The History of Presbyterian Federal Chaplaincy
Chaplains in the Military
From the founding of our nation, Presbyterian Chaplains, along with clergy from many faith groups, have served the Armed Forces of our country with distinction. Early on, however, the need to establish standards for clergy serving in the military became evident; therefore, the religious community and the military established an “Ecclesiastical Endorsement” (certification) for all chaplains serving the men and women in the Armed Forces. The Department of Defense now defines the requirements for all religious leaders who wish to serve as chaplains. The Presbyterian Federal Chaplaincy helps our denominations ensure that our ministers meet and maintain DoD standards.
The Founding of the Presbyterian Federal Chaplaincy
During World War II, the larger two Presbyterian denominations held endorsement power, while smaller Presbyterian denominations had to associate themselves with one of the larger two in order to provide chaplains. In the 1960′s, the two larger denominations began looking for ways to conduct their ministry more effectively, a process that resulted in the creation of the Presbyterian Council for Chaplains and Military Personnel in 1973. The initial Council consisted of the Presbyterian Church United States (Southern), the United Presbyterian Church, the Cumberland Presbyterian Church, the Cumberland Presbyterian Church in America, and the Associated Reformed Presbyterian Church. Twenty representatives comprised the Council, including the Stated or Principal Clerk, or a designated representative of each denomination.
The Council represents the sponsoring denominations in matters that pertain to the chaplains and the church members serving in the Armed Forces, the Department of Veterans Affairs, and the Civil Air Patrol. The Council serves as a liaison with the Chiefs of Chaplains of the Army, Navy and the Air Force; with the Department of Veterans Affairs Director of Chaplaincy Services; with the Armed Forces Chaplains Board of the Department of Defense; with the Civil Air Patrol; and with other government agencies as required.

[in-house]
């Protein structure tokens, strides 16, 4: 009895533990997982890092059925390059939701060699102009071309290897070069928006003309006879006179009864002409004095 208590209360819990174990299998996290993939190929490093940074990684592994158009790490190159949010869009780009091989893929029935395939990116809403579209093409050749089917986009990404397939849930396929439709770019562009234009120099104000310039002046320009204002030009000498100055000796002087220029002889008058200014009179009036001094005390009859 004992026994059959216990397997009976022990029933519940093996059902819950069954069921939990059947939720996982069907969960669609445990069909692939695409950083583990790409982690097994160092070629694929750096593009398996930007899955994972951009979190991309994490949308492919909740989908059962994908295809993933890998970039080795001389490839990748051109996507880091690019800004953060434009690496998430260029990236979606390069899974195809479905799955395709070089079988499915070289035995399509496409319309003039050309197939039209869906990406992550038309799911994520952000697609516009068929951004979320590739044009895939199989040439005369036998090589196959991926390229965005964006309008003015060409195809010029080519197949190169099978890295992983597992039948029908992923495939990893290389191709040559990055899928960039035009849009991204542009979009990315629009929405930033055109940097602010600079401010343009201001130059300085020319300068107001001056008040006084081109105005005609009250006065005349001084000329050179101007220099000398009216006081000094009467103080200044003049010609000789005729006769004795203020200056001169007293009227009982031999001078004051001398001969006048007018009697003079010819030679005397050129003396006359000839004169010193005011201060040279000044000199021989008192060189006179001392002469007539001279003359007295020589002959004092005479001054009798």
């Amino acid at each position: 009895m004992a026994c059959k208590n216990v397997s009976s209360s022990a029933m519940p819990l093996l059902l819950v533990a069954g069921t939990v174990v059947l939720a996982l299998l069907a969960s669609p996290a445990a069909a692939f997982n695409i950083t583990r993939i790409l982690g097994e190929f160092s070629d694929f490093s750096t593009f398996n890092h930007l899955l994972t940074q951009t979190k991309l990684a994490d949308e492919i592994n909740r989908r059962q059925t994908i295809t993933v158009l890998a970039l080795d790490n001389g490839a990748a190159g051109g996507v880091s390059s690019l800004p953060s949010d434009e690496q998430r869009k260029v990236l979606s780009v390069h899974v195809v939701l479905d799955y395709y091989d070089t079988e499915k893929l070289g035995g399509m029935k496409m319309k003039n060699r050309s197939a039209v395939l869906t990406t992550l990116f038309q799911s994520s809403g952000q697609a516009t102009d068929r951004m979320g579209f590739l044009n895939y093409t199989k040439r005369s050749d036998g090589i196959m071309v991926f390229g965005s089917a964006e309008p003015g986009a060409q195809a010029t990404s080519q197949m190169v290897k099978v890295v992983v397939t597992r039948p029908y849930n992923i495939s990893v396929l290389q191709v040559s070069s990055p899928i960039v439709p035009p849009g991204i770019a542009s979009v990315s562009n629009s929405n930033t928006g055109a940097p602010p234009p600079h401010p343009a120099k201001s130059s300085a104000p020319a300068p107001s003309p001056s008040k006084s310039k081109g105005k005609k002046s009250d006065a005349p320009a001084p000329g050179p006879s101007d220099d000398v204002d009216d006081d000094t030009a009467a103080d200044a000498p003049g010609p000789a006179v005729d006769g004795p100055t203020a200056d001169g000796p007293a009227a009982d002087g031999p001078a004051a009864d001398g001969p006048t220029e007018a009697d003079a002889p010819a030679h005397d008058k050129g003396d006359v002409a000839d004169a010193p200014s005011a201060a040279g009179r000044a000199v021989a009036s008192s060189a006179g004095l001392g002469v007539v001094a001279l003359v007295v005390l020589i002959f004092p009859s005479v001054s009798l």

The Presbyterian Federal Chaplaincy Today
In 2011, the makeup of the Council changed: the Associate Reformed Presbyterian Church withdrew from the Council while the Korean Presbyterian Church Abroad joined the Council. The Council works with all four Presbyterian bodies and consults with committees, study groups, and commissions of the denominations. We are participants in the Endorsers Conference for Veterans Affairs Chaplaincy (ECVAC) working with all faiths groups that provide chaplains for the Department of Veteran Affairs. In 2015 the Council also picked up the responsibility to endorse chaplains for the PCUSA and CPC who wished to serve as Federal Prison Chaplains.